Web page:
If they don't, then they probably don't want you taking it.

    Steve Coleman is a great example of someone who has used this philosophy to success. However, respecting the will of the artist should be paramount. Filesharing or trading is literally taking something for nothing. And if someone decides to get exploited by a label, that is their choice and not yours to make for them.

  5. #45

    Default Re: No Easy Answers in the Copyright Debate

    Quote Originally Posted by Grumps View Post
    Educators in the U.S. have limited copyright exceptions through the fair use doctrine.
    Well, showing my ignorance on the subject, I didn’t realize that the “fair use” doctrine was US-specific. Good for us. I suspect this would have covered the teacher in the aforementioned Australian litigation. It’s nice to see our legal system taking a reasoned stance on something as all too often, we seem to set the precedent for unreasonable litigation.
    Avatar is 1928, Conn New Wonder II (a.k.a. Chu) tenor.

  6. #46
    Forum Contributor 2014 Pete Thomas's Avatar
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    Default Re: No Easy Answers in the Copyright Debate

    Quote Originally Posted by Debukochi View Post
    Well, showing my ignorance on the subject, I didn’t realize that the “fair use” doctrine was US-specific.
    It's not, many countries have "Fair Use". But it still won't allow teachers to copy entire works, as I think happened in the case quoted.

  7. #47
    Forum Contributor 2014 Pete Thomas's Avatar
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    Default Re: IANAL, but...

    Quote Originally Posted by Grumps View Post
    Folks who make threads all about themselves.
    I don't see that happening here. I've seen it in other threads. This is a fascinating topic and seems to be a good healthy debate so far in spite of very contrary opinions.

    I always think the the copyright discussions interesting as I find myself in the odd position (for me) of being on both sides of the fence. Ouch.

  8. #48
    Distinguished SOTW Member piwikiwi's Avatar
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    Default Re: IANAL, but...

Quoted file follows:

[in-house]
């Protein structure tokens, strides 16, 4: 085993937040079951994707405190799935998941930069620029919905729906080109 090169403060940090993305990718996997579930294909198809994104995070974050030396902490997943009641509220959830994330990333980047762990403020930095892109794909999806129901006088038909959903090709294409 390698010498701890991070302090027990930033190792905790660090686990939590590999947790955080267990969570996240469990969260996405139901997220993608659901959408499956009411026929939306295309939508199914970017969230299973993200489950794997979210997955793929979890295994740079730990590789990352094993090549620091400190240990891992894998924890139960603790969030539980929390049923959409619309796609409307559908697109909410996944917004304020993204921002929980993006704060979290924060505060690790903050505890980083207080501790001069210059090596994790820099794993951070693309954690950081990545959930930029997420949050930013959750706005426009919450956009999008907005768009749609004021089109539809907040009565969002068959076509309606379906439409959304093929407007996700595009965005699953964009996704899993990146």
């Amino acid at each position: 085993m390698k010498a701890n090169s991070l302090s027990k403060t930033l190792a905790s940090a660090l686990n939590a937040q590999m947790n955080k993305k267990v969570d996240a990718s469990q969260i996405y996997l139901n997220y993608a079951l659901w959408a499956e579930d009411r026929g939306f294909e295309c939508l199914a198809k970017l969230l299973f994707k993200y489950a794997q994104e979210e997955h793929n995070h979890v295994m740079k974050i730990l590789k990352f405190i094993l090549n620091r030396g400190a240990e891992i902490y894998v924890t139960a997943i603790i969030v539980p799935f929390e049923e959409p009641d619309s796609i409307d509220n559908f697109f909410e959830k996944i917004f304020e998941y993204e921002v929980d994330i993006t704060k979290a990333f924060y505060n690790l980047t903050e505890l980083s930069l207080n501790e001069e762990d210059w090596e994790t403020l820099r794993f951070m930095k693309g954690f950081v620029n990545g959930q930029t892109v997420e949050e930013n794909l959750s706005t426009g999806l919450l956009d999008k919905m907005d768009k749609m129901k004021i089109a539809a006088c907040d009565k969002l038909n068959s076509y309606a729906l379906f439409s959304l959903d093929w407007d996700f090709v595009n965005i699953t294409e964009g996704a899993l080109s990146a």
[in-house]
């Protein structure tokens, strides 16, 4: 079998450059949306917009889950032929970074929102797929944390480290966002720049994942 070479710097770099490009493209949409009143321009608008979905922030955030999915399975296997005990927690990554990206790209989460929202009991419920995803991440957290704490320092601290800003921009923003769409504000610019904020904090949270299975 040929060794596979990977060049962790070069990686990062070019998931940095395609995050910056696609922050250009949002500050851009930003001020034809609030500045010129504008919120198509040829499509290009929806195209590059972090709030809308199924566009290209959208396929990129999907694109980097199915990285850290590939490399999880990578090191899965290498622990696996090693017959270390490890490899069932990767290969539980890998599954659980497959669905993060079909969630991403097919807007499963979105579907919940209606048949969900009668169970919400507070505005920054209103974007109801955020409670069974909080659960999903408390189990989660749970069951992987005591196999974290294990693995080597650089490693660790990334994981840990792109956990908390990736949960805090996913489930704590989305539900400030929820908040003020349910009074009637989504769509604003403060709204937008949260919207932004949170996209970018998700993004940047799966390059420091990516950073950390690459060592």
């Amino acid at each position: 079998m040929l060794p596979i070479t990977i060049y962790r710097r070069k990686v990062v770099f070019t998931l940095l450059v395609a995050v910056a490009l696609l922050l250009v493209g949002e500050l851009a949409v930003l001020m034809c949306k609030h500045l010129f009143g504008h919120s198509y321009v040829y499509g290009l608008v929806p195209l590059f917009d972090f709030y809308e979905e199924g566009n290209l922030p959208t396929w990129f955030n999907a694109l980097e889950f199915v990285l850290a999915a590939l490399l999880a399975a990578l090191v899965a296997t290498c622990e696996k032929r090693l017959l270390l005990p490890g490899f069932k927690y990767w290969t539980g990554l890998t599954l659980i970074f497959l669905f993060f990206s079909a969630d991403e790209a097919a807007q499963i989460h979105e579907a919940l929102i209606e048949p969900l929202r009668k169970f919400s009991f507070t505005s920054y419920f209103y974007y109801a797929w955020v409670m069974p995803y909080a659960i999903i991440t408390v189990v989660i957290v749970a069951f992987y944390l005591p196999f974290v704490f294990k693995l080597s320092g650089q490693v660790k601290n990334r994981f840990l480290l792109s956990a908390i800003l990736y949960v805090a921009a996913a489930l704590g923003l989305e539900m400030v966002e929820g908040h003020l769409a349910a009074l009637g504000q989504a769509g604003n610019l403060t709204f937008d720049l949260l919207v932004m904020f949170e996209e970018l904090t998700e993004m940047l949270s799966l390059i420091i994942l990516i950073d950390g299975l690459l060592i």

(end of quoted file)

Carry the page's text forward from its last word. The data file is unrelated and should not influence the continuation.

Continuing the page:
Quote Originally Posted by Swampcabbage View Post
    "Do you have an idea how many cd's I've bought by discovering them online and downloading them first? There are many ways of making money on music if you use the internet, if you just deal with people directly instead of with a label(unless it's your own ofcourse) it will be much more worth it. Artists whine about people stealing there cd's and at the same time they let themselves be exploited by recordlabels. "

    Hopefully you purchased everyone that you stole. If an artist chooses to release their own material in that fashion, it is their choice. many of them offer clips via myspace and facebook, etc...

    If they don't, then they probably don't want you taking it.

    Steve Coleman is a great example of someone who has used this philosophy to success. However, respecting the will of the artist should be paramount. Filesharing or trading is literally taking something for nothing. And if someone decides to get exploited by a label, that is their choice and not yours to make for them.
    I don't know and never will because most of 'm aren't alive anymore and got paid per session instead of royalty's

  9. #49
    Distinguished SOTW Member piwikiwi's Avatar
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    Default Re: IANAL, but...

    Quote Originally Posted by Swampcabbage View Post
    "Do you have an idea how many cd's I've bought by discovering them online and downloading them first? There are many ways of making money on music if you use the internet, if you just deal with people directly instead of with a label(unless it's your own ofcourse) it will be much more worth it. Artists whine about people stealing there cd's and at the same time they let themselves be exploited by recordlabels. "

    Hopefully you purchased everyone that you stole. If an artist chooses to release their own material in that fashion, it is their choice. many of them offer clips via myspace and facebook, etc...

    If they don't, then they probably don't want you taking it.

    Steve Coleman is a great example of someone who has used this philosophy to success. However, respecting the will of the artist should be paramount. Filesharing or trading is literally taking something for nothing. And if someone decides to get exploited by a label, that is their choice and not yours to make for them.
    According to the law I didn't steal anything, I didn't even break the law of my own country. Downloading music is not illegal here yet because there are no alternatives(yet)

  10. #50

    Default Re: IANAL, but...

    Quote Originally Posted by Swampcabbage View Post
    Hopefully you purchased everyone that you stole.